Behind is Lonicera echoing the leaf arrangement of the Cotoneaster.
More fire against a grey sky. We inherited this cherry in our front lawn when we moved in 18 years ago. Now it has spread horizontally across the lawn and is approaching the path up to the front door. It softens the view of neighbours’ houses from our kitchen window and gives us privacy throughout the summer when we sometimes sit out on a bench below the window to get the morning sun. It holds a bird feeder for bluetits and a robin and it is lit with white lights for Christmas. In Spring it is always loaded with pale pink blossom. Couldn’t be without it!
Pale and interesting! An unknown Hydrangea “acquired” as a cutting! This was its first year in the garden (not in a pot this one!) and it is growing away well. The flower starts out white and then takes on a pink hue as it fades.
Indispensable Bamboo pleioblastus variegatus. Low growing and very slow spreading, keeps its bright colour all through the winter behind the dark dome of a clipped Box. In March I cut it right down and give it a feed and by June it is up and going again.
With thanks to our host The Propagator that’s it for this week folks.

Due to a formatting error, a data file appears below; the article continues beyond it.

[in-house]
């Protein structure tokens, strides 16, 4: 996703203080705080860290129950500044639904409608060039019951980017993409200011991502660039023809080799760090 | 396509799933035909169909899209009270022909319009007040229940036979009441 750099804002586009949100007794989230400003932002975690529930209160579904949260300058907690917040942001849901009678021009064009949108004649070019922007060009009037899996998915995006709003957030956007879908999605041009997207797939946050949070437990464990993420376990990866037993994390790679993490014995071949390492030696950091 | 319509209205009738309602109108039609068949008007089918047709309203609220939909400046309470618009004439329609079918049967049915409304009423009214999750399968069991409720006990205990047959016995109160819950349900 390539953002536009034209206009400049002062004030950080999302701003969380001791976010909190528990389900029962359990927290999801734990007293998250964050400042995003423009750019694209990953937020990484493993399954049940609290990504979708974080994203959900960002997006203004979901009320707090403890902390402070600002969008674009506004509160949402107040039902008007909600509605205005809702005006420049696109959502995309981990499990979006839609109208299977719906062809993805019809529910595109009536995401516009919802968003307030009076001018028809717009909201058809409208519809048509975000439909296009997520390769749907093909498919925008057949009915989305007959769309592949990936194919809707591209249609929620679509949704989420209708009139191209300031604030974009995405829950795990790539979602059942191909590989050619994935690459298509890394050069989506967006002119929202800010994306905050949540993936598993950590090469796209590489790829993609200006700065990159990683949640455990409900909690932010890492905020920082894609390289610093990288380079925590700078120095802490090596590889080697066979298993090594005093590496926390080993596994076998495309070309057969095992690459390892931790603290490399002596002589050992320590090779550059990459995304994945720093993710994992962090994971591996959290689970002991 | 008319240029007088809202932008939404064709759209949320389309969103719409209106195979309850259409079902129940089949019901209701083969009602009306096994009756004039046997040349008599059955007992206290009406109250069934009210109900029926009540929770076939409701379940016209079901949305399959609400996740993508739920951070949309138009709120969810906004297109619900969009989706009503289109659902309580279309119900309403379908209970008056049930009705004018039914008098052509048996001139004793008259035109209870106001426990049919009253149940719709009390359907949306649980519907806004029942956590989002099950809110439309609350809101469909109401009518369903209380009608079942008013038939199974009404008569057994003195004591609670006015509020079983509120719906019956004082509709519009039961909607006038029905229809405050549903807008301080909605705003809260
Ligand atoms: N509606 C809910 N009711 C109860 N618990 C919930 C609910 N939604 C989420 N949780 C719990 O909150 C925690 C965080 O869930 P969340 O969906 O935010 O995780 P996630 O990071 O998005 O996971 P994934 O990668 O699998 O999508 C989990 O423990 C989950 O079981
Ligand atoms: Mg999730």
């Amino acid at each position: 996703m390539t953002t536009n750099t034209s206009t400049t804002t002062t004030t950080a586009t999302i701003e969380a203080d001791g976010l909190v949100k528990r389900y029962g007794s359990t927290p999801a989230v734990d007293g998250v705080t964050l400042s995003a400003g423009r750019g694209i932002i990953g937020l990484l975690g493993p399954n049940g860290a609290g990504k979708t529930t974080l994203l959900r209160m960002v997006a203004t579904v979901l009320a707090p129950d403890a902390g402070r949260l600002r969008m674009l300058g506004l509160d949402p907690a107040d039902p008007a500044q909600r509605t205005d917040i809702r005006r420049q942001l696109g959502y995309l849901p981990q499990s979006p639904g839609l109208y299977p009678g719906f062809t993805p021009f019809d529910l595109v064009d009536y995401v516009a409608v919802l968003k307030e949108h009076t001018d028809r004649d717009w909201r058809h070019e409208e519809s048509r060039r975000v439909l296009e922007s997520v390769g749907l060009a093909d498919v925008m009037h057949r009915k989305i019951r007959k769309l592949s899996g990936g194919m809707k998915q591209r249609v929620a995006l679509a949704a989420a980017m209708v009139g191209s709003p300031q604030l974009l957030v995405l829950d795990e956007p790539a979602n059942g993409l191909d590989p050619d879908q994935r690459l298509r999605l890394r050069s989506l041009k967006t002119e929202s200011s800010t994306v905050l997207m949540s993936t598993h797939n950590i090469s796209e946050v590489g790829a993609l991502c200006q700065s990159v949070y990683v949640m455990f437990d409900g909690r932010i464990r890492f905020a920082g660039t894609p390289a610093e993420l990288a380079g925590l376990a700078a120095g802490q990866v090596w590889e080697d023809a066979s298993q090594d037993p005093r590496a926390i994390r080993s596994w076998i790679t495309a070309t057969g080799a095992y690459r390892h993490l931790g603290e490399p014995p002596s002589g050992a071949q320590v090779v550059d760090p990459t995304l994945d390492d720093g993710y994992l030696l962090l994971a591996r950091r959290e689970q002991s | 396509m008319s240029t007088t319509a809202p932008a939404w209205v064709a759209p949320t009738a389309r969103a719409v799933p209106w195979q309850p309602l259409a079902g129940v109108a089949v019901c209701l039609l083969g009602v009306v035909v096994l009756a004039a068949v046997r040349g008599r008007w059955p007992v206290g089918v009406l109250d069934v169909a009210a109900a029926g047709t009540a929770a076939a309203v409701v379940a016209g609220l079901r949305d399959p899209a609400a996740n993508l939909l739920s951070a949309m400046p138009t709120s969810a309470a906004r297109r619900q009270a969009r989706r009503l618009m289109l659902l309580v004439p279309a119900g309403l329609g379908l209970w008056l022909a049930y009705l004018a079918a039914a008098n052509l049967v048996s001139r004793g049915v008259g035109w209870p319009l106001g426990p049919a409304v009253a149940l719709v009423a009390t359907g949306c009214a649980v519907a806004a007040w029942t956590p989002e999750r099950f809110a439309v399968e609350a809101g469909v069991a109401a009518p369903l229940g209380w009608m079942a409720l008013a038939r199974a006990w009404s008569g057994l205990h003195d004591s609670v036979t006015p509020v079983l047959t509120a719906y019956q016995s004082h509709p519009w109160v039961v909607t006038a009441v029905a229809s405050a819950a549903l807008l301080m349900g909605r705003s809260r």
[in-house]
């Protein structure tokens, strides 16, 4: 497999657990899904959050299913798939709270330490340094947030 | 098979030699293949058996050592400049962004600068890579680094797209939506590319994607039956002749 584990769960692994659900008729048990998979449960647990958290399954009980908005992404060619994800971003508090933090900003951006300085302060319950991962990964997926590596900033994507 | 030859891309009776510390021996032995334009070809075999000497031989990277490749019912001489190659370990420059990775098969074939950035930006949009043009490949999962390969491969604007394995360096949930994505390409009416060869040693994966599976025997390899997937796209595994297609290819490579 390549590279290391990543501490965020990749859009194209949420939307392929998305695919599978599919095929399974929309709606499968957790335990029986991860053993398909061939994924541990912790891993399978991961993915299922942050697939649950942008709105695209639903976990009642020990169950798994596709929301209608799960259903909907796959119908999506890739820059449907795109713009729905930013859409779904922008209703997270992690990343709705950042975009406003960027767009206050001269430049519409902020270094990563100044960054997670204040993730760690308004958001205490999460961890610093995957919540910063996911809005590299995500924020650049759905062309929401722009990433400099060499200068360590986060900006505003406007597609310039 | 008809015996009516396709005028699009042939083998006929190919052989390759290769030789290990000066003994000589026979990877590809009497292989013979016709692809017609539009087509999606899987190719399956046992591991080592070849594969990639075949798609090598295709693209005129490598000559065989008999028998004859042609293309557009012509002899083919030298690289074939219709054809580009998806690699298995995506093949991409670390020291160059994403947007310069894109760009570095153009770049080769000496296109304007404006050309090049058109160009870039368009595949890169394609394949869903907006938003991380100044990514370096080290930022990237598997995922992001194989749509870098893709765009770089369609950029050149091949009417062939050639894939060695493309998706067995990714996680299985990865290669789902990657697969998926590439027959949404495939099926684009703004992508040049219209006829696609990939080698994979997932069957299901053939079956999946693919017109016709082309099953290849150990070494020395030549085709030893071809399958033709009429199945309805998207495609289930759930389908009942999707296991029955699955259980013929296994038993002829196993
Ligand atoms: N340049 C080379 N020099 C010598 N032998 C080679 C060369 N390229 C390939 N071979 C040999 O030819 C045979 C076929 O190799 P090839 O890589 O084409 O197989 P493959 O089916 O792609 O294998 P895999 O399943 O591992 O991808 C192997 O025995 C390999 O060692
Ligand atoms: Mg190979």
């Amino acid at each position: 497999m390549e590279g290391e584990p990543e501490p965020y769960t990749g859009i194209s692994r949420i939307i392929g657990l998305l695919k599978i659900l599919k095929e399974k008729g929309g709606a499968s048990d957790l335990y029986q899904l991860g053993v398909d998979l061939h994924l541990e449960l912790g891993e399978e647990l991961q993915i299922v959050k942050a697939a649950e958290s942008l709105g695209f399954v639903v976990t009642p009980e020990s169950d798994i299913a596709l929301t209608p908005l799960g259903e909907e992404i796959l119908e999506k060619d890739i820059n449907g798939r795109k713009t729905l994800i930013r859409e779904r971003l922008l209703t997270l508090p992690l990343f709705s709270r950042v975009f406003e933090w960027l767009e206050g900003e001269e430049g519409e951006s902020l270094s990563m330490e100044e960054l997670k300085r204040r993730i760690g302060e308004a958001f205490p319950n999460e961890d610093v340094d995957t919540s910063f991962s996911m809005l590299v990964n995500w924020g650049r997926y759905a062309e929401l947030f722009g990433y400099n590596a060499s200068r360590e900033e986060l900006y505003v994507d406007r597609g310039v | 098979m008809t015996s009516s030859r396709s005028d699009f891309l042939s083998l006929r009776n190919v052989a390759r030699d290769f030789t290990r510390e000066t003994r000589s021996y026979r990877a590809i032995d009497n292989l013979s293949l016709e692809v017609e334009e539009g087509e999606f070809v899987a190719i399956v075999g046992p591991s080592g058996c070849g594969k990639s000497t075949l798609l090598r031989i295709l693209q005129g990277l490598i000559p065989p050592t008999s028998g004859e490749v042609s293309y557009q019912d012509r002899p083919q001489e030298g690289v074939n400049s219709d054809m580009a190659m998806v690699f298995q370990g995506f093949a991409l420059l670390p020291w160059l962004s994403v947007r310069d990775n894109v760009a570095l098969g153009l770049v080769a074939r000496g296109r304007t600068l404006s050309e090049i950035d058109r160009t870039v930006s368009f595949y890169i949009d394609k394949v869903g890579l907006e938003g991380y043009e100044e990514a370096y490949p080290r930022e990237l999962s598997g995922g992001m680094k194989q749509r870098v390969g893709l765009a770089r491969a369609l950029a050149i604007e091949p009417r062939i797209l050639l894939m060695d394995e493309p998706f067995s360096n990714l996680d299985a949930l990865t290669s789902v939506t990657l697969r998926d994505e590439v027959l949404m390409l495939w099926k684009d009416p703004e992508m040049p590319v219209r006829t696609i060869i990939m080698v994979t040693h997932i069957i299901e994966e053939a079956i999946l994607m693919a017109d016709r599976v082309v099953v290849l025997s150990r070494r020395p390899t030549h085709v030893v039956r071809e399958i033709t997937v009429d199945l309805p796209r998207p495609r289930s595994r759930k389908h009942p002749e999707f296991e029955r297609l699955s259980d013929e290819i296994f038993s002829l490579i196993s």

Have to confess I took my pics on Friday as didn’t fancy being in the garden for the northerly blast forecast for today. My theme is the low afternoon sunlight and how it highlights some of the trees and bamboos here at 3pm, just over 24 hours before British Summer Time ends.
I seem to have photographed this at a strange angle even though the Betula youngii grows straight and true in the top corner of the garden. You might be able to make out a dead branch up there which belongs to Rambling Rose Seagull; I decided that the Rose was getting too strong a hold on the tree and there’s been a serious pruning back. I almost lost the battle but, with some help from my daughter, girl power prevailed except for this last branch, which hopefully the next gale might dislodge.
The sun catches the lovely bark again on Betula youngii.
The Cornus which featured in an earlier SOS, now with hints of gold this afternoon.